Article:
“The placement of the Libyan mission as the next door neighbor of a rabbi as well as a Jewish day school [The Moriah School] is unconscionable and must be vociferously opposed by our elected leaders,” Boteach told the Standard. “I am gravely disappointed that the city of Englewood is allowing the Libyan mission to refuse payment of a single tax dollar over 25 years, even as it enjoys all the resources of our city, including heightened security and protection that is being funded by law abiding New Jersey residents.”

Libya has owned the property since 1982, and Boteach was aware of this when he moved next door in 1999. When he moved in, Boteach said, the mansion was in disrepair and empty.

“It was a derelict property,” he said. “It was completely overgrown. It was a communal eyesore. It sprung to life only when Kaddafi had no place to stay in New York. That’s when they invested so much money into it.”

Boteach argued that the residence’s zoning is at the heart of the dispute. The rabbi said city officials told him that they could not stop the ambassador from moving in because the house is zoned as a single-family residence. On the other hand, he continued, the Libyan mission has not paid any property taxes because of diplomatic immunity.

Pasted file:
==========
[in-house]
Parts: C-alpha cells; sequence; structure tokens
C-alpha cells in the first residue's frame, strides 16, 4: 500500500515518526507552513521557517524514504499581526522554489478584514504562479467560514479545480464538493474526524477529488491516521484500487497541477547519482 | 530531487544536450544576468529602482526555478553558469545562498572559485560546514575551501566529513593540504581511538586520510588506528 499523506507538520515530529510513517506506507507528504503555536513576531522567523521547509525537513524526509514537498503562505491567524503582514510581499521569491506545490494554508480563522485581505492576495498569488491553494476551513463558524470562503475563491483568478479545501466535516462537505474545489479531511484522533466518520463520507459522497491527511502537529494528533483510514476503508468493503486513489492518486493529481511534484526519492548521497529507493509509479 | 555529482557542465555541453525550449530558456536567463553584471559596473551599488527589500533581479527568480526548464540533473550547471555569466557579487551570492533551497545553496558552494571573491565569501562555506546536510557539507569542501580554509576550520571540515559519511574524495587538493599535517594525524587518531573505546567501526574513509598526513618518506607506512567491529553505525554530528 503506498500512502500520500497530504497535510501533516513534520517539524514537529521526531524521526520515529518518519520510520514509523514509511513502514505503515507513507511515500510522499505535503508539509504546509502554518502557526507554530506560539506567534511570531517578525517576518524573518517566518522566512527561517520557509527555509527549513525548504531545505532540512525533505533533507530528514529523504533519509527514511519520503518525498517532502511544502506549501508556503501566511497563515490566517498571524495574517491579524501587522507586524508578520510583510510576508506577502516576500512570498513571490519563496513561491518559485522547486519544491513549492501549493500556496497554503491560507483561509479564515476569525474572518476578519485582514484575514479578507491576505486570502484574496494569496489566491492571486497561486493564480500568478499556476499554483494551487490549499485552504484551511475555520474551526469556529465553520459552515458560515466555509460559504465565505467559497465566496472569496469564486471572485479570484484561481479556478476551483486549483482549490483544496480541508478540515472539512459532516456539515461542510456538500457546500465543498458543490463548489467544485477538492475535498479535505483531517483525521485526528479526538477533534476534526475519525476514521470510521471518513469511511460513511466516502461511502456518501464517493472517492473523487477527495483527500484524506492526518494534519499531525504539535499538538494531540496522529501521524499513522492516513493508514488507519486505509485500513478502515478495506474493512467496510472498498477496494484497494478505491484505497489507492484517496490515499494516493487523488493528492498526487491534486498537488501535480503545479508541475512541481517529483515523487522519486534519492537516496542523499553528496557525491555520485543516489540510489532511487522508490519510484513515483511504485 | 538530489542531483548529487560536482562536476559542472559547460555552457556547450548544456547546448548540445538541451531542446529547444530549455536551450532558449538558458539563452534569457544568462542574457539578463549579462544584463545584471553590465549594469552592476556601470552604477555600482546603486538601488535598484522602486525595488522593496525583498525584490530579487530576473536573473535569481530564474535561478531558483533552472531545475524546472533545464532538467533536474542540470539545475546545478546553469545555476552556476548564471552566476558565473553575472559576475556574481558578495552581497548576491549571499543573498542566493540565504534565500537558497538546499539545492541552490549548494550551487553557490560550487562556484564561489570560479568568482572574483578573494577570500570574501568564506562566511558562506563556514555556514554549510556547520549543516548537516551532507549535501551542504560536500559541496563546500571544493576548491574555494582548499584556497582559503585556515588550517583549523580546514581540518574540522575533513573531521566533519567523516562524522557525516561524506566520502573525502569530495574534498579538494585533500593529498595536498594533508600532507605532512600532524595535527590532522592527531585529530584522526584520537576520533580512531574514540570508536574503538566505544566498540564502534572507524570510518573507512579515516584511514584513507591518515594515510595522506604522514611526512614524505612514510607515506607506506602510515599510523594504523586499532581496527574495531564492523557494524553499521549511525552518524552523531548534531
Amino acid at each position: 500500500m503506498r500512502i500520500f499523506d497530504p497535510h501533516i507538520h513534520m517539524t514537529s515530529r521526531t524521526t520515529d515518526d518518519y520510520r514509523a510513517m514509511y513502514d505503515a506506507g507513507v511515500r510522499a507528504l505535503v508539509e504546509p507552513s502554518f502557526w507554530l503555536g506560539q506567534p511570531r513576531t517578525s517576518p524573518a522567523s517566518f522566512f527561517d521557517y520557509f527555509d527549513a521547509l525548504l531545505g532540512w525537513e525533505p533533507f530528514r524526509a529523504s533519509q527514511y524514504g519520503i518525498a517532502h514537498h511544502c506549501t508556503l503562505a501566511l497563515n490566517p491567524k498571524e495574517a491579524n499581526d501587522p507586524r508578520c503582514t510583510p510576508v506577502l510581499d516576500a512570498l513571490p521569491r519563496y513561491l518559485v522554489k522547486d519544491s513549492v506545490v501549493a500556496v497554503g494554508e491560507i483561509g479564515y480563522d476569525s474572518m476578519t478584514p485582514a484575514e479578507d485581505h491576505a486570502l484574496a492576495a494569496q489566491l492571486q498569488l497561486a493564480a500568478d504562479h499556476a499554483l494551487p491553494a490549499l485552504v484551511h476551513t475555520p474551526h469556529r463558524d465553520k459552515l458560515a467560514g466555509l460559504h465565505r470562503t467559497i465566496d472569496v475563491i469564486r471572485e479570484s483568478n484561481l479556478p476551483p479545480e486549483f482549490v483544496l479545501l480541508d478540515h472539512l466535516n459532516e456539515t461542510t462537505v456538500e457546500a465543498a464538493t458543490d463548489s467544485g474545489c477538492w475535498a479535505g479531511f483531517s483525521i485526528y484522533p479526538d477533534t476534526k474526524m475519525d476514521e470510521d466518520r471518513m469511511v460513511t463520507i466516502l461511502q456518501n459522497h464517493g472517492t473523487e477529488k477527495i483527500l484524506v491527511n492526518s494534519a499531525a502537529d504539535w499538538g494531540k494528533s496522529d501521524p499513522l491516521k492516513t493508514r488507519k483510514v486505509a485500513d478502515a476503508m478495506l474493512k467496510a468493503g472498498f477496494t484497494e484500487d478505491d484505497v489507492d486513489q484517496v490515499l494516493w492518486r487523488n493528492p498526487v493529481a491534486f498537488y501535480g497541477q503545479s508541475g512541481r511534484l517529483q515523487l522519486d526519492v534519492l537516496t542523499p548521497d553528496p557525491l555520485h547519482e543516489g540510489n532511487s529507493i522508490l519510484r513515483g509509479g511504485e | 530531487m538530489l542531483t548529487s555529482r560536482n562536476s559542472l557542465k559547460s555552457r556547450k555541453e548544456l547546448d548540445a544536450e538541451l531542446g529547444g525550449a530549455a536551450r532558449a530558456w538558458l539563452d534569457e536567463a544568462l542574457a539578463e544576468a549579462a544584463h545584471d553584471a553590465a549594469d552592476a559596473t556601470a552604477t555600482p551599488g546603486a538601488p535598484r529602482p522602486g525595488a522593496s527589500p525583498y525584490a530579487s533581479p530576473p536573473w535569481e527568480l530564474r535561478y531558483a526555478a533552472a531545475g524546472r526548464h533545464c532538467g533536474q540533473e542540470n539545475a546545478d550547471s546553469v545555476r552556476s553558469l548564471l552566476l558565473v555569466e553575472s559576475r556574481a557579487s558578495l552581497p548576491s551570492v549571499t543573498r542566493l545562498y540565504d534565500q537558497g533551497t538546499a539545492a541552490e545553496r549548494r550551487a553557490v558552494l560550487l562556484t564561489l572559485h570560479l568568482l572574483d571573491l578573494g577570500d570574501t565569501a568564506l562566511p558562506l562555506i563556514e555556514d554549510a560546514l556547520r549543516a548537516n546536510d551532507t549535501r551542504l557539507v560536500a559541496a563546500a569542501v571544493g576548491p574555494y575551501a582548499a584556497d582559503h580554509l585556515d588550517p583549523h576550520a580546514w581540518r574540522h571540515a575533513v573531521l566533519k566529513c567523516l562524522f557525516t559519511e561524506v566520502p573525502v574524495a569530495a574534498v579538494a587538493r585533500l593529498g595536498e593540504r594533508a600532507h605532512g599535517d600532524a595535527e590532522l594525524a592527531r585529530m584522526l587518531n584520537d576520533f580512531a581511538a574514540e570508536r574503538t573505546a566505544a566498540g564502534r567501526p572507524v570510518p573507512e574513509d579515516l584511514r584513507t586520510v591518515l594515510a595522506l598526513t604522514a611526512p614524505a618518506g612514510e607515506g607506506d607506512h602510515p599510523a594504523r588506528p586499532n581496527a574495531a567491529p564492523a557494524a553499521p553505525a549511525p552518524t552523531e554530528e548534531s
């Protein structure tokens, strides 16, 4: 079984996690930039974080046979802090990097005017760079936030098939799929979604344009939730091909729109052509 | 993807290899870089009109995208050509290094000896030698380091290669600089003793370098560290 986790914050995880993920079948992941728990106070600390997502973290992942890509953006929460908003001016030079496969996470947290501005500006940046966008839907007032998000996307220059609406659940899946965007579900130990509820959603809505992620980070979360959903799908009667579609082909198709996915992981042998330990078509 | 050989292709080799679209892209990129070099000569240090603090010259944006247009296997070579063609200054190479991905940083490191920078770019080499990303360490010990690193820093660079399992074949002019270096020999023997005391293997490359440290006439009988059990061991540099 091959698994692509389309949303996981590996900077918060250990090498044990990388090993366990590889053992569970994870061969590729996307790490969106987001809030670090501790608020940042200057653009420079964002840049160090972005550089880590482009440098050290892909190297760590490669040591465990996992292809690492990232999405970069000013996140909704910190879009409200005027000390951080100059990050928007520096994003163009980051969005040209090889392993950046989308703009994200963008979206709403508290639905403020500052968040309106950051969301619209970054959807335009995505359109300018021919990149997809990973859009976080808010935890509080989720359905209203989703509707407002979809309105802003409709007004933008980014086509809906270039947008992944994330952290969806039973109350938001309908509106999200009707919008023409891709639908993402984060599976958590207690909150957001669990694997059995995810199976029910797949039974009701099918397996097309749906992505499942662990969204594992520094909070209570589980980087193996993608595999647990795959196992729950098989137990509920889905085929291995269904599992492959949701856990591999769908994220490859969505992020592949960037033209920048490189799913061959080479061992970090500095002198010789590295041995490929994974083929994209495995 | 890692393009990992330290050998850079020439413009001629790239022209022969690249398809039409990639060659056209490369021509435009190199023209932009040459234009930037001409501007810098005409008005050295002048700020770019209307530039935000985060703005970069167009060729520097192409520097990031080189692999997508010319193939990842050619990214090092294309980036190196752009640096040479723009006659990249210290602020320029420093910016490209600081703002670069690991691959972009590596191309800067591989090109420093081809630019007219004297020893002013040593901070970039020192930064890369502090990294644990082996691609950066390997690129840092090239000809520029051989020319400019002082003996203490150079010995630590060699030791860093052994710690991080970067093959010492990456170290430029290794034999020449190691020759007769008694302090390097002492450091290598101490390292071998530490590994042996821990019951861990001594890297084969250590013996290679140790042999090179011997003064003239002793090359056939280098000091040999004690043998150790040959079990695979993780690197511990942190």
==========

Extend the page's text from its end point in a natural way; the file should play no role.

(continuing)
“The two are, of course, contradictory,” Boteach said. “Is the house zoned as a mission? If it’s zoned as a mission, then how could a family live there? And if it’s zoned as a single-family residence, then why aren’t they paying taxes?”

In a July 2 notice in the Federal Register, Jacob J. Lew, deputy secretary of state for management and resources in the Department of State, wrote, “I hereby designate exemption from real property taxes on property owned by foreign governments and used to house staff of permanent missions to the United Nations or the Organization of American States or of consular posts as a benefit for purposes of the Foreign Missions Act.”

The notice went on to cite a 1986 regulation that exempted property owned by diplomatic missions and used to house staffs of those missions from general property taxes.

A 1983 agreement between the United States and Libya limits use of the Englewood property to the Libyan ambassador and his family. Rep. Steve Rothman (D-9) said the Libyan and American governments acknowledged that agreement when Kaddafi decided not to stay in New Jersey. The amount of time the ambassador may spend at the property is unclear under the agreement, according to Rothman, who was mayor of Englewood at the time it was drafted, but he is permitted to stay there.